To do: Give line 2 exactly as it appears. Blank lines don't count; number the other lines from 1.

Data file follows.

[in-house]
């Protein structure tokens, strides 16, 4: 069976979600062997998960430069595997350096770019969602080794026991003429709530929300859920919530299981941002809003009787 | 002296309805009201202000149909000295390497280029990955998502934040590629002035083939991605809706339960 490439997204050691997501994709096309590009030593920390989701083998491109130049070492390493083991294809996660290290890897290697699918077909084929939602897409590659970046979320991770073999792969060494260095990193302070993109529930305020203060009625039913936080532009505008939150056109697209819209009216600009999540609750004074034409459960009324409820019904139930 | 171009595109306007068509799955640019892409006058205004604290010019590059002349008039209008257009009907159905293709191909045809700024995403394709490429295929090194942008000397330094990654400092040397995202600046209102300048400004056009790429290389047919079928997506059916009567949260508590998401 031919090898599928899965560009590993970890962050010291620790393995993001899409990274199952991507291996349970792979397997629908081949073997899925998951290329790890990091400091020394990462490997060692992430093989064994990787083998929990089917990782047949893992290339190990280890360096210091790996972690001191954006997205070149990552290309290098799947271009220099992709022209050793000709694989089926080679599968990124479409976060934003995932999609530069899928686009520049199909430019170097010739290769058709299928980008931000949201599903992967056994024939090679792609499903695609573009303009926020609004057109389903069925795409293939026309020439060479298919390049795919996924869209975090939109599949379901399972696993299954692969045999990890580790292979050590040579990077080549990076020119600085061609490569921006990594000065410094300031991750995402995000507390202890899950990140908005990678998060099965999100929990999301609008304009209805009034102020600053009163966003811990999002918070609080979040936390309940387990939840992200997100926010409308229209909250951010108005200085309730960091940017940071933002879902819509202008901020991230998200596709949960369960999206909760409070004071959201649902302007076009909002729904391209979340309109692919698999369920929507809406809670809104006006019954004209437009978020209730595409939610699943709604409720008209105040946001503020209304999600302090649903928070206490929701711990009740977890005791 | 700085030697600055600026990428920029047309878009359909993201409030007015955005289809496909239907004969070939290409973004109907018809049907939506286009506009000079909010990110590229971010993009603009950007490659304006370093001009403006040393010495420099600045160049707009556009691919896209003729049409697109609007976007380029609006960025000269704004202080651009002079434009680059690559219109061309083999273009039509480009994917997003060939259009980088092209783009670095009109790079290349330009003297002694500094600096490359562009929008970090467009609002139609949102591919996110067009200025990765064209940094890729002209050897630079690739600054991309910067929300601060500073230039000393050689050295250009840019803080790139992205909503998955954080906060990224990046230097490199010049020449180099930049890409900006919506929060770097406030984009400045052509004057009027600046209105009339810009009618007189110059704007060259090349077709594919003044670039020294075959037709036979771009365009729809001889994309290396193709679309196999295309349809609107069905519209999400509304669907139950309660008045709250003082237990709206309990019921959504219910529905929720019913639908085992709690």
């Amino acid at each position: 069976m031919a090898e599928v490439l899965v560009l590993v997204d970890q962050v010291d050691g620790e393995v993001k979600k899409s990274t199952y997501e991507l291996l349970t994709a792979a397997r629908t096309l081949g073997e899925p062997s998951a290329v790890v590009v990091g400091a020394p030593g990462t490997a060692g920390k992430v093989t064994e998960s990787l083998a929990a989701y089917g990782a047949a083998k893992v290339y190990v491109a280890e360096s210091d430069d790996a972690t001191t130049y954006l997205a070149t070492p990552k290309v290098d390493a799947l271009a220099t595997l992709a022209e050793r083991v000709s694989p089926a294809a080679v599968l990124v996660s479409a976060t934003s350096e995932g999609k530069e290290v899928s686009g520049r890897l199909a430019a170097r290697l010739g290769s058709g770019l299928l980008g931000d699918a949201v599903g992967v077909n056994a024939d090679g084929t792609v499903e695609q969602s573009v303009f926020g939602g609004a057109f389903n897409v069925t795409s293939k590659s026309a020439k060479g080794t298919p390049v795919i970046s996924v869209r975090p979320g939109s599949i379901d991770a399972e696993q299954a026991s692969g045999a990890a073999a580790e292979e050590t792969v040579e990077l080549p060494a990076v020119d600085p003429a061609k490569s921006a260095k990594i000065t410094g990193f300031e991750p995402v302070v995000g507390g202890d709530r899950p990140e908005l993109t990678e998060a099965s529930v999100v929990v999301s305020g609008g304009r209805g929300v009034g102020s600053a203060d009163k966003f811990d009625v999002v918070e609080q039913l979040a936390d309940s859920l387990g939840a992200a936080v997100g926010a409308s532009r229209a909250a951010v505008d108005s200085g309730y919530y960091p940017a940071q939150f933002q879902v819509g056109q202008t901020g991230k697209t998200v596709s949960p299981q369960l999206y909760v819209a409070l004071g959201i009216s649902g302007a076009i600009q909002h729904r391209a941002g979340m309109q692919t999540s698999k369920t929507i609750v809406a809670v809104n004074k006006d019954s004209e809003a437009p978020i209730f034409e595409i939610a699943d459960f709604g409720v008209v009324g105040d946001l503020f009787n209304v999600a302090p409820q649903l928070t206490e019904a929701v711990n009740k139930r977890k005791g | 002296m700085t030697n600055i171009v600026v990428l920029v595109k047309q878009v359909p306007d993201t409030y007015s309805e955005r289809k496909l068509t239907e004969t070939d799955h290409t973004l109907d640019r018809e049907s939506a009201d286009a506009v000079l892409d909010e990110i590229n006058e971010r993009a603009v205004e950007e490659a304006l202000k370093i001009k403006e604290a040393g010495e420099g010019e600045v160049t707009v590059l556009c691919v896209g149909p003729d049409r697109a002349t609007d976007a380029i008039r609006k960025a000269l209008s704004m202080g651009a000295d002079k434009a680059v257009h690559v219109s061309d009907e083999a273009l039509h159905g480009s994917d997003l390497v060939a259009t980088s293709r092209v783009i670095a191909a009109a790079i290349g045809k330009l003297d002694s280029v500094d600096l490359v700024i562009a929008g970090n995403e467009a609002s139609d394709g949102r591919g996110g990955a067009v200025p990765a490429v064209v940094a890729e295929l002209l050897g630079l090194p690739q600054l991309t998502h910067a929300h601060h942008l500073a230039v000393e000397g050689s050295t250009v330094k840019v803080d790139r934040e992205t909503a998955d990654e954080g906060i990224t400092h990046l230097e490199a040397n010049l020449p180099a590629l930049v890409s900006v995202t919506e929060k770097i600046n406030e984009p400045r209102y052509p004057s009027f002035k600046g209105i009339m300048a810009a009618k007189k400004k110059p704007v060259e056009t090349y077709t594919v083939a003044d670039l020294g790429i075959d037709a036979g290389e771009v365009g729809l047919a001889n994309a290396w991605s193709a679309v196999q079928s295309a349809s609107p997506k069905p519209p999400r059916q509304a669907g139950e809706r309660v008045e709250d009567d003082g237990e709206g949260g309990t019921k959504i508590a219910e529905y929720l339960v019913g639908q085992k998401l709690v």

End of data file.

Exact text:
């Protein structure tokens, strides 16, 4: 069976979600062997998960430069595997350096770019969602080794026991003429709530929300859920919530299981941002809003009787 | 002296309805009201202000149909000295390497280029990955998502934040590629002035083939991605809706339960 490439997204050691997501994709096309590009030593920390989701083998491109130049070492390493083991294809996660290290890897290697699918077909084929939602897409590659970046979320991770073999792969060494260095990193302070993109529930305020203060009625039913936080532009505008939150056109697209819209009216600009999540609750004074034409459960009324409820019904139930 | 171009595109306007068509799955640019892409006058205004604290010019590059002349008039209008257009009907159905293709191909045809700024995403394709490429295929090194942008000397330094990654400092040397995202600046209102300048400004056009790429290389047919079928997506059916009567949260508590998401 031919090898599928899965560009590993970890962050010291620790393995993001899409990274199952991507291996349970792979397997629908081949073997899925998951290329790890990091400091020394990462490997060692992430093989064994990787083998929990089917990782047949893992290339190990280890360096210091790996972690001191954006997205070149990552290309290098799947271009220099992709022209050793000709694989089926080679599968990124479409976060934003995932999609530069899928686009520049199909430019170097010739290769058709299928980008931000949201599903992967056994024939090679792609499903695609573009303009926020609004057109389903069925795409293939026309020439060479298919390049795919996924869209975090939109599949379901399972696993299954692969045999990890580790292979050590040579990077080549990076020119600085061609490569921006990594000065410094300031991750995402995000507390202890899950990140908005990678998060099965999100929990999301609008304009209805009034102020600053009163966003811990999002918070609080979040936390309940387990939840992200997100926010409308229209909250951010108005200085309730960091940017940071933002879902819509202008901020991230998200596709949960369960999206909760409070004071959201649902302007076009909002729904391209979340309109692919698999369920929507809406809670809104006006019954004209437009978020209730595409939610699943709604409720008209105040946001503020209304999600302090649903928070206490929701711990009740977890005791 | 700085030697600055600026990428920029047309878009359909993201409030007015955005289809496909239907004969070939290409973004109907018809049907939506286009506009000079909010990110590229971010993009603009950007490659304006370093001009403006040393010495420099600045160049707009556009691919896209003729049409697109609007976007380029609006960025000269704004202080651009002079434009680059690559219109061309083999273009039509480009994917997003060939259009980088092209783009670095009109790079290349330009003297002694500094600096490359562009929008970090467009609002139609949102591919996110067009200025990765064209940094890729002209050897630079690739600054991309910067929300601060500073230039000393050689050295250009840019803080790139992205909503998955954080906060990224990046230097490199010049020449180099930049890409900006919506929060770097406030984009400045052509004057009027600046209105009339810009009618007189110059704007060259090349077709594919003044670039020294075959037709036979771009365009729809001889994309290396193709679309196999295309349809609107069905519209999400509304669907139950309660008045709250003082237990709206309990019921959504219910529905929720019913639908085992709690």